On Wednesday, thousands of immigrants across the state and county will be sworn in to become US citizens. Jose Godinez-Samperio is 26, a graduate of New College and the College of Law at Florida State University. He wants to be a lawyer, but his lack of citizenship is holding him back. As Mike Vasilinda tells us, Jose’s case is the perfect example of why some are calling for a “Dream Act.”
Jose Godinez Samperio attended the Florida Bar Annual Meeting this year. The Eagle Scout and Valedictorian of his Tampa high school graduated from New College, the state’s Honors College and from the Florida State College of Law, but whether Jose ever becomes a lawyer in Florida is up in the air. He is an undocumented alien who came to the US when he was 9.
“One day, about six months later, I was watching Barney and my visa expired. Of course, I didn’t know it then, as I was still 10 years old, and eventually I went through school just like any other kid,” Godinez-Samperio said.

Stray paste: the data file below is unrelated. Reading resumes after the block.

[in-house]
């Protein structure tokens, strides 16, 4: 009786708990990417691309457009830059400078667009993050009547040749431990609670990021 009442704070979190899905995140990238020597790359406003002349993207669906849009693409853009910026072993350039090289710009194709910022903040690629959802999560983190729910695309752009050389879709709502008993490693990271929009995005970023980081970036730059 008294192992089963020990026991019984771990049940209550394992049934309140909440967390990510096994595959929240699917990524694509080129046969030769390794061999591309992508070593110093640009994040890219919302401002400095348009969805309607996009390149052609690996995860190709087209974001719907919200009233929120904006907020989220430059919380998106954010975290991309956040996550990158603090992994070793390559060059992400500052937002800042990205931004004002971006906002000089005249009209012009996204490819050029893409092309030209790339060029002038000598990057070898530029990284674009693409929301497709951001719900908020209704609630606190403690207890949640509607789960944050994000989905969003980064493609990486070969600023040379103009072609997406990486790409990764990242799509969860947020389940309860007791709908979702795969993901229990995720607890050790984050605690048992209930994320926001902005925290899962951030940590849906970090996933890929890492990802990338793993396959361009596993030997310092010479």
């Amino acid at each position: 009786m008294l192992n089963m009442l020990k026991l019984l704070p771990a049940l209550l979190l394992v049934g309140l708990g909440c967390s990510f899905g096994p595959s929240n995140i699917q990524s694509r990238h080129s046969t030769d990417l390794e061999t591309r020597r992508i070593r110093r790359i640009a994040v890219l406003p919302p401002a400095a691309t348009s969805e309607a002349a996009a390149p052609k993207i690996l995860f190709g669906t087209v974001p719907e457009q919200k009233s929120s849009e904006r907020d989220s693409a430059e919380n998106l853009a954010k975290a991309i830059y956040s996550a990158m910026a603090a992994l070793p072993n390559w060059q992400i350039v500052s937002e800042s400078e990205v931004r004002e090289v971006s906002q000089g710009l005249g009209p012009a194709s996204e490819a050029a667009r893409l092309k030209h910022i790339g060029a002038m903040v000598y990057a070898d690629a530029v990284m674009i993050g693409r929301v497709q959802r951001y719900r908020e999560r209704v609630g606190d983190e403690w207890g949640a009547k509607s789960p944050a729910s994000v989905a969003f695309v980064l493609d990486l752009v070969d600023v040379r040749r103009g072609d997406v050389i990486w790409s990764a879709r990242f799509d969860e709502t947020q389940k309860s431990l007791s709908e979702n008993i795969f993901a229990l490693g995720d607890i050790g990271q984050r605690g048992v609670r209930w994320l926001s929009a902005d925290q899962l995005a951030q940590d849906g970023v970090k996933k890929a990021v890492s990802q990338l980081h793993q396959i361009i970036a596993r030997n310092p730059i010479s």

Jose passed the Bar Exam with Flying colors.
But because Jose isn’t a citizen, bar examiners refused to admit him to practice law, and instead sent this first-ever case here to Florida’s Supreme Court.
Former FSU President Sandy D’Alemberte, along with three other former American Bar Association Presidents, have filed paperwork supporting Jose’s quest to be a lawyer.
“When you’re a nine year old and you decide to stay with your parents, that’s hardly a character defect,” D’Alemberte said. “What I would say to people is that Jose is exactly the kind of person we want as a citizen of the United States.”
No one has filed paperwork opposing Jose’s admission to the bar. He believes he’s proven he’s worthy to be a lawyer.
“I have not taken advantage of anybody’s taxes, I’m just here to contribute,” he said.
In the meantime, he is working as an activist and he plans to practice immigration law when and if he is allowed to be a lawyer.